Why did it take a global pandemic for Indian fashion designers to realise that having their own retail website is a must in today’s world?
We’re in 2020. So it strikes me as strange that a majority of India’s fashion designers did not have their own e-commerce websites till the realities of the Covid-19 pandemic brought that point home. Many still don’t.
A report by the Indian Brand Equity Foundation (IBEF) says that India’s e-commerce market is expected to grow from $38.5 billion in 2017 to $200 billion by 2026. Even the most traditional touch-and-feel retailers, our high-end jewellers, took to e-commerce years ago. But it is only in the past six months that we’ve seen designer websites pop up one after another. Finally.
From established names like JJ Valaya, Gaurav Gupta, and Amit Aggarwal to upcoming ones like Kshitij Jalori and Qbik, many have taken this time to launch their e-com platforms. Rishab Mehra, Founder of Growify, a company that provides end-to-end e-commerce solutions, counts over 15 fashion labels, big and small — from Namrata Joshipura to Rabani & Rakha, Keerthi Kadire to Nikita Mahisalkar — who’ve worked with his firm to launch their websites since the lockdown. He has 10 more in the works. But what held them back so far?
JJ Valaya’s Chevron collection
A virtual translation
The answer may lie in the simple problem of perception. “Most designers who came to us sought to translate their real-life experiences online,” says Mehra. “But brand-centric websites are often optimised for the desktop or laptop, while the majority of traffic now comes from mobile devices.” A website dedicated to replicating a brand ‘experience’ is rarely successful at achieving conversions — tech-speak for selling. There is just too much storytelling involved; retail tends to take a back seat. Besides, a website needs constant investment — targeted digital ads and promotions to reach and build the intended audience and analytics that need constant crunching to widen the reach.
Back in 1994, JJ Valaya was the first Indian designer to launch a simple website to introduce his brand to the world. It lay fallow in that avatar till he started working on his comeback collection (he’d taken a two-year sabbatical in 2017) which he showed in September 2019. “Our plans for the revamped site were on since then, and the pandemic made having a global touch-point all the more important,” he says.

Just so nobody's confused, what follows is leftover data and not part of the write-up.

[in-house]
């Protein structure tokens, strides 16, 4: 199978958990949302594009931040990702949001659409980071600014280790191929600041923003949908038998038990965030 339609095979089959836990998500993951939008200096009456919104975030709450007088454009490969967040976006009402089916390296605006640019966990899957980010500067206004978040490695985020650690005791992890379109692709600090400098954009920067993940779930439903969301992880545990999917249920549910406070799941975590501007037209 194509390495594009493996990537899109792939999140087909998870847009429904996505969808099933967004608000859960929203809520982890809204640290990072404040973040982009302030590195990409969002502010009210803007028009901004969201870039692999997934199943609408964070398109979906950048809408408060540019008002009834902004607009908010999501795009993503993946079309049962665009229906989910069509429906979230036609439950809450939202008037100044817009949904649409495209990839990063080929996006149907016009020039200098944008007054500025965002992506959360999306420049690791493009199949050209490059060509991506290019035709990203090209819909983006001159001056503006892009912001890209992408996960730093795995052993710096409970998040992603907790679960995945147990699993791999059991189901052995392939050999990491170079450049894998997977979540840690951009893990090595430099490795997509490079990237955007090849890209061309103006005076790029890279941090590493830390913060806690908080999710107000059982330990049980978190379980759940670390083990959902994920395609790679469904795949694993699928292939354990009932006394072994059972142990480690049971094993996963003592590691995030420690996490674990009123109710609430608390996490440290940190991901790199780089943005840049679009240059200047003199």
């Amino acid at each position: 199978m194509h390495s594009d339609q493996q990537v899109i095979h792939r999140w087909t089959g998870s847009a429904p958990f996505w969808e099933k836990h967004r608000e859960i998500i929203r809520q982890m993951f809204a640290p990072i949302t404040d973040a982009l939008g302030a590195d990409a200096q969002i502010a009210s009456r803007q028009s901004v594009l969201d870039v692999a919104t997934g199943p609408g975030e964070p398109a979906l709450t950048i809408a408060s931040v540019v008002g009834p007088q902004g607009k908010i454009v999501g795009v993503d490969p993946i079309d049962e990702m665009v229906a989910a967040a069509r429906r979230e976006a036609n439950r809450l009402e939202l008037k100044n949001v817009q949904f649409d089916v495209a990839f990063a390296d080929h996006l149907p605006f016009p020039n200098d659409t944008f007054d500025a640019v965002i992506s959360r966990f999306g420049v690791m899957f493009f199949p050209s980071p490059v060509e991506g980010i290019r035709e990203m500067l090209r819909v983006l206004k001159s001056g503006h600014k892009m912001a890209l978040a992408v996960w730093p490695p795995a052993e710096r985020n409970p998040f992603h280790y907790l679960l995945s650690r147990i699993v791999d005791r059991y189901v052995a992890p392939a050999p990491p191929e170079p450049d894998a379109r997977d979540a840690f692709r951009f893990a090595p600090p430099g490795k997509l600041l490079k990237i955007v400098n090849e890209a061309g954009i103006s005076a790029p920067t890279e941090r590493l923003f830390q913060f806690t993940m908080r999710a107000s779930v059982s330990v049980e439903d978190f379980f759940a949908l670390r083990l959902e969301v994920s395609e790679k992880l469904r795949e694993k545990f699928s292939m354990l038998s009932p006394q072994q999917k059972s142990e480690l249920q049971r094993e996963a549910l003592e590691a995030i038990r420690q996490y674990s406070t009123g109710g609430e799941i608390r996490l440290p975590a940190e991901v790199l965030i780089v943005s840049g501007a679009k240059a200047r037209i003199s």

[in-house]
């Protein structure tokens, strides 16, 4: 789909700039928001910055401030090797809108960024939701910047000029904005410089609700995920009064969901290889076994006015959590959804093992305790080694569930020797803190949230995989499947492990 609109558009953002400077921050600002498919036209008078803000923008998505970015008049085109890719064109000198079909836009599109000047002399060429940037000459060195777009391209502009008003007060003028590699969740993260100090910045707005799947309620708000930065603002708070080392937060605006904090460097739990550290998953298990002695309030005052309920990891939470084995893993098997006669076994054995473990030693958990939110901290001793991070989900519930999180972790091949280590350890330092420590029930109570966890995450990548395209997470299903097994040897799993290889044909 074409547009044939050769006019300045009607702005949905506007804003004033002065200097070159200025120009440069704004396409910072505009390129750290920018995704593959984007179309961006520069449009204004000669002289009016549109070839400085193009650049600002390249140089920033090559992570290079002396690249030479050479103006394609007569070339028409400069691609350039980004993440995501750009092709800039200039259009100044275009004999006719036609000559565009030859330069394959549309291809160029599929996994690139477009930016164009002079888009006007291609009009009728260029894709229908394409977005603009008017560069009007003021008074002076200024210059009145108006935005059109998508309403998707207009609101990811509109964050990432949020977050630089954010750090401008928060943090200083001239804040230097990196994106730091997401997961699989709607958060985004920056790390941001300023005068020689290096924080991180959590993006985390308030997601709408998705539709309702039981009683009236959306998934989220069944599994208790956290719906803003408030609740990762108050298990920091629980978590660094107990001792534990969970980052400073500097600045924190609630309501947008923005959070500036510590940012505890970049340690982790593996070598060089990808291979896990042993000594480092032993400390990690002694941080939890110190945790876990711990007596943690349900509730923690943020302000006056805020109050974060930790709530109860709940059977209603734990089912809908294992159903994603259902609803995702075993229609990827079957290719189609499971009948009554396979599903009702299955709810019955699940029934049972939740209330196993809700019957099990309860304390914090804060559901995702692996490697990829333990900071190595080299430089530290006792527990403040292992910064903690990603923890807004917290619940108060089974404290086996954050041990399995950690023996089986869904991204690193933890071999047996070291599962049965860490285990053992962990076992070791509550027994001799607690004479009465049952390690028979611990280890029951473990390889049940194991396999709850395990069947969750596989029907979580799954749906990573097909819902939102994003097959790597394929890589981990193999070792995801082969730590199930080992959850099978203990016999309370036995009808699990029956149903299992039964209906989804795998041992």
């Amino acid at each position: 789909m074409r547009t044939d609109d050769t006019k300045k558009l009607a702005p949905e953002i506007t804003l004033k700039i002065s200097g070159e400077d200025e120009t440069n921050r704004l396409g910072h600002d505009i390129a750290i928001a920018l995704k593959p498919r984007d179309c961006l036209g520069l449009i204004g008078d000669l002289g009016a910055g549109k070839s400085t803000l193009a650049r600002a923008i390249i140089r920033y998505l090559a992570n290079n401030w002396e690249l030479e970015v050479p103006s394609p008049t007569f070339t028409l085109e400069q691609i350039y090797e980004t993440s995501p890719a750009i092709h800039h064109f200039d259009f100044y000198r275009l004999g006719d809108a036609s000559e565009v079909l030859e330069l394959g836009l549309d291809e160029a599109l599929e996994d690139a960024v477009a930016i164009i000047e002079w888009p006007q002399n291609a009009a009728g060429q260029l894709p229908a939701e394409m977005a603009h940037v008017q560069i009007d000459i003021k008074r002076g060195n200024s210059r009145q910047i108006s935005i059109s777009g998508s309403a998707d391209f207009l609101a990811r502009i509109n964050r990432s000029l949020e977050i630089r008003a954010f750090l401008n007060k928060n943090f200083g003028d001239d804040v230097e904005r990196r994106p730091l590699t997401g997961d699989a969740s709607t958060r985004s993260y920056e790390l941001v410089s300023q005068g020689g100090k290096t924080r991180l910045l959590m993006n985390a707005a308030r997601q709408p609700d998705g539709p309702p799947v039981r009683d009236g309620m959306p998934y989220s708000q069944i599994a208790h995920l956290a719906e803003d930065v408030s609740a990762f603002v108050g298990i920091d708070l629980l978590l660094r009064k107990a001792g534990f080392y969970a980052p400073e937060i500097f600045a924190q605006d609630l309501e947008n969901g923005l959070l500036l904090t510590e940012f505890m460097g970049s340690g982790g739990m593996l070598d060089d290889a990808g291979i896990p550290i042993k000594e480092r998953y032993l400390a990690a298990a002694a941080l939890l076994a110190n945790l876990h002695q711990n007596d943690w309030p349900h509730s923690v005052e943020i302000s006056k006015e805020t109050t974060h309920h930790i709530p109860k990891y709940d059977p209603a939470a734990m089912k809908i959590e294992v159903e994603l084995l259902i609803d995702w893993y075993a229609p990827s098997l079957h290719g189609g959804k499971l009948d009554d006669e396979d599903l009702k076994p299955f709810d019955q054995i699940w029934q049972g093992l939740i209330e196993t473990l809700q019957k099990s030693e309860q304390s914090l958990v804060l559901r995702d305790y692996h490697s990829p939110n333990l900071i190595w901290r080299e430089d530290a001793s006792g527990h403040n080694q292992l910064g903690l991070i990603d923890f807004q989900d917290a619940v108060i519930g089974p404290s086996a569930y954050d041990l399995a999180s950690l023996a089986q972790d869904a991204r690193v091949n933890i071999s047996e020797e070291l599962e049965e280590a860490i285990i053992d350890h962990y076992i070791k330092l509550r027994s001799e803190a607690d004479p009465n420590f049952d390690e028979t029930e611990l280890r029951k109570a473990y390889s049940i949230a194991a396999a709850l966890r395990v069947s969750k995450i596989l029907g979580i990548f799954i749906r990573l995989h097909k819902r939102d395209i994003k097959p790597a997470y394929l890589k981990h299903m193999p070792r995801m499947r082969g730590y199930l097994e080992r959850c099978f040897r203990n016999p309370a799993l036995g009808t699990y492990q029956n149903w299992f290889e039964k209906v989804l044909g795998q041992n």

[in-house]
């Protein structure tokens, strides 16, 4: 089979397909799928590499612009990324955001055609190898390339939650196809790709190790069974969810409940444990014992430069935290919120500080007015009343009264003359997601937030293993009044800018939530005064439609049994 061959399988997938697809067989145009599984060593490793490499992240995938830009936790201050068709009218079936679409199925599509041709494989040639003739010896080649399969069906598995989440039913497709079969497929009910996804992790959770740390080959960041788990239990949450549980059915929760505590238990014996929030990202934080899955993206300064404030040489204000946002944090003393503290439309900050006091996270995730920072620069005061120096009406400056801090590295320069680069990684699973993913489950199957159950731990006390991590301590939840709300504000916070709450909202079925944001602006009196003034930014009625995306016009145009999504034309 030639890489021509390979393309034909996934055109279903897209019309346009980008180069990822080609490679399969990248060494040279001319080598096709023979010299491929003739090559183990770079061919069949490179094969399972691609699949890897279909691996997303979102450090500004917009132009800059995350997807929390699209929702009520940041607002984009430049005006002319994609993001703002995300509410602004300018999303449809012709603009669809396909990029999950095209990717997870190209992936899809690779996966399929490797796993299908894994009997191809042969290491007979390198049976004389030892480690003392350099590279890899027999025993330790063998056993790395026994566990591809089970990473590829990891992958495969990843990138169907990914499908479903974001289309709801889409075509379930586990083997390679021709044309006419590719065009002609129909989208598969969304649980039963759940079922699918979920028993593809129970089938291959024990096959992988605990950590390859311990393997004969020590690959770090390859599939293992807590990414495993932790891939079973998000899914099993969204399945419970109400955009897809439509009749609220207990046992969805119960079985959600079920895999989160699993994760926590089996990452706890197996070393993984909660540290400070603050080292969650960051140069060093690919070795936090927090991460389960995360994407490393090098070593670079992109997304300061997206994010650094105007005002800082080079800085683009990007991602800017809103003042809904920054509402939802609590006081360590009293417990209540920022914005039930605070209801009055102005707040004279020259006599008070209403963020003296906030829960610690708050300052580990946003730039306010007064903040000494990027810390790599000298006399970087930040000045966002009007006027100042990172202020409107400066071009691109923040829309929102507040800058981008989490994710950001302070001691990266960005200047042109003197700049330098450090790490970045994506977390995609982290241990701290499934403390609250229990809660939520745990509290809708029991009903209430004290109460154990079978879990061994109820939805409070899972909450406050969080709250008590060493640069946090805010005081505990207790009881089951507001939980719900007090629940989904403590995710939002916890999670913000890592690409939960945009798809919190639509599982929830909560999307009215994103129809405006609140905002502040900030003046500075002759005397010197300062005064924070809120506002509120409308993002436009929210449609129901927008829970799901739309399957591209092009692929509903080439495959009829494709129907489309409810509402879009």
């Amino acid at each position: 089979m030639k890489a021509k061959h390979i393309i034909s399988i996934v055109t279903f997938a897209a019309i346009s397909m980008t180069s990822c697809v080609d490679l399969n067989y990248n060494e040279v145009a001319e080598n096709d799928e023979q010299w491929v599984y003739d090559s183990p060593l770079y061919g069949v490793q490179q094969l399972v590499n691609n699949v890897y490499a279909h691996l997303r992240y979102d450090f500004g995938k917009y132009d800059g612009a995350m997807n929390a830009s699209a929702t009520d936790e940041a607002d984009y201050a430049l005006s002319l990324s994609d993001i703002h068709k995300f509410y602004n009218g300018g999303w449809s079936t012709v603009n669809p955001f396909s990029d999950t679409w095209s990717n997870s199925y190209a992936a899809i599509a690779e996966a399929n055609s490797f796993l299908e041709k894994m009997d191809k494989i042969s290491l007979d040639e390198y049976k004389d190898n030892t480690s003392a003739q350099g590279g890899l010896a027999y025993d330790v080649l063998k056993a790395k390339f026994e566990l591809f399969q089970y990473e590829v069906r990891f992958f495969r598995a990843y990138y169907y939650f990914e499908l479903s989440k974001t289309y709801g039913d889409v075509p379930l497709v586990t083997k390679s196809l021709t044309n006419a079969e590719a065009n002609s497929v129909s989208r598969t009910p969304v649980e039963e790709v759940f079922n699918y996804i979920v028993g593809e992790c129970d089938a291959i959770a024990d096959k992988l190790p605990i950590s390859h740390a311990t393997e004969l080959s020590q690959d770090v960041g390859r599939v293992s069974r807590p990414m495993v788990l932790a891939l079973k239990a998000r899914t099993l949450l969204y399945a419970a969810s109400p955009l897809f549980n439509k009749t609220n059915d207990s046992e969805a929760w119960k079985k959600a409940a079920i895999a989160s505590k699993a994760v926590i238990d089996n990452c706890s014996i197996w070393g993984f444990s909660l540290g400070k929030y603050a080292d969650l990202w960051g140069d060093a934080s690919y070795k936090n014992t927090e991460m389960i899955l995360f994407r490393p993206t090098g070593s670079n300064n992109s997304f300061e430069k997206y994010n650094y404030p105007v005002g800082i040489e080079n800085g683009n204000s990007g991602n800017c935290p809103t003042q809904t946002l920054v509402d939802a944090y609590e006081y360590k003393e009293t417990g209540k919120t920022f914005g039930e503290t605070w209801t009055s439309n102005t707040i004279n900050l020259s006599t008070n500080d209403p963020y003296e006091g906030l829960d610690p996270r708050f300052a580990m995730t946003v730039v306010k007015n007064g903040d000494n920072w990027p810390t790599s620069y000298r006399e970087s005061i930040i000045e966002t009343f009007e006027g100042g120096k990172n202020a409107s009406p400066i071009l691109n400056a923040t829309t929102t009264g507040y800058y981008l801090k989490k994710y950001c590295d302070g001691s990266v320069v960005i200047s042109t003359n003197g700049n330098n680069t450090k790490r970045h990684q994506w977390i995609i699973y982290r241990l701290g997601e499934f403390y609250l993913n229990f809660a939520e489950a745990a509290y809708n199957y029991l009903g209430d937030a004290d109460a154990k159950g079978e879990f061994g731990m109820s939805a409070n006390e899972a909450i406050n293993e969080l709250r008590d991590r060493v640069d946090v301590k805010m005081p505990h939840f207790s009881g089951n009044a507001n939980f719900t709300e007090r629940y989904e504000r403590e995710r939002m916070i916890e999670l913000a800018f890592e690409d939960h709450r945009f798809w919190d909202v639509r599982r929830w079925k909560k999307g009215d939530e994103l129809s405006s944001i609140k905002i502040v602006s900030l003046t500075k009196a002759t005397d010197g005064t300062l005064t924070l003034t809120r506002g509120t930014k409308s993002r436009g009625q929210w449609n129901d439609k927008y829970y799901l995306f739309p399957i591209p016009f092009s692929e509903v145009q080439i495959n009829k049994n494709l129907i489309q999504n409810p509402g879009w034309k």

On August 27, valaya.com went live once again with a renewed focus on e-commerce and an online ‘couture’ experience of customising the ‘Ika’ jacket. “Since then, it has been a journey of revelations,” says the couturier, adding that it has allowed him to dress brides from Nairobi and Sri Lanka in the past few weeks alone. “And this is when we haven’t even started advertising.”
A design from Kshitij Jalori
A week later, Instagram was flooded with congratulatory posts from top Bollywood celebrities, stylists, and influencers from across the world, celebrating the launch of gauravguptastudio.com. This Insta-storm overloaded Gaurav Gupta’s new site on day one itself. “It also got us about 200 new orders within a week,” adds the designer. The smart thing he did was to announce immediate online discounts going up to 70%. This ensured traffic and conversions.
In return, the back-end team got a cache of invaluable data on which to base their next moves. While he admits that the initial rush of demand has plateaued — “which was expected” — the website is helping his five stores across the country by allowing interested customers to choose their preferences. They book appointments and visit the nearest store to buy the actual garments.
For upcoming designer Kshitij Jalori, whose website went live on September 30, it was all about making his online retail experience as seamless as possible. “I wanted to cut out the clutter and focus on the clothes,” he says. Mehra says that young labels have the advantage of not needing to live up to brand expectations. “They can continue adding various services according to their specific learnings,” he offers.
In the end, it is a mix of three things that makes for a success story. According to Mehra: an easy, retail-oriented interface; solid social media outreach and advertising; and pricing that works for your product online.
While launching a website in itself guarantees nothing even at the best of times, it should by now be evident that having one is as essential as sewing labels onto the garments they produce. It takes an initial investment of ₹2 to 5 lakhs to start a website, on average (designers and developers are loath to share exact figures, though). And going by the recent bloom of website launches, it seems like an investment worth the name. Ongoing launches also shows that our designers aren’t sitting idle; that the business of selling clothes, on which millions depend for their livelihoods, will continue to thrive in the times to come.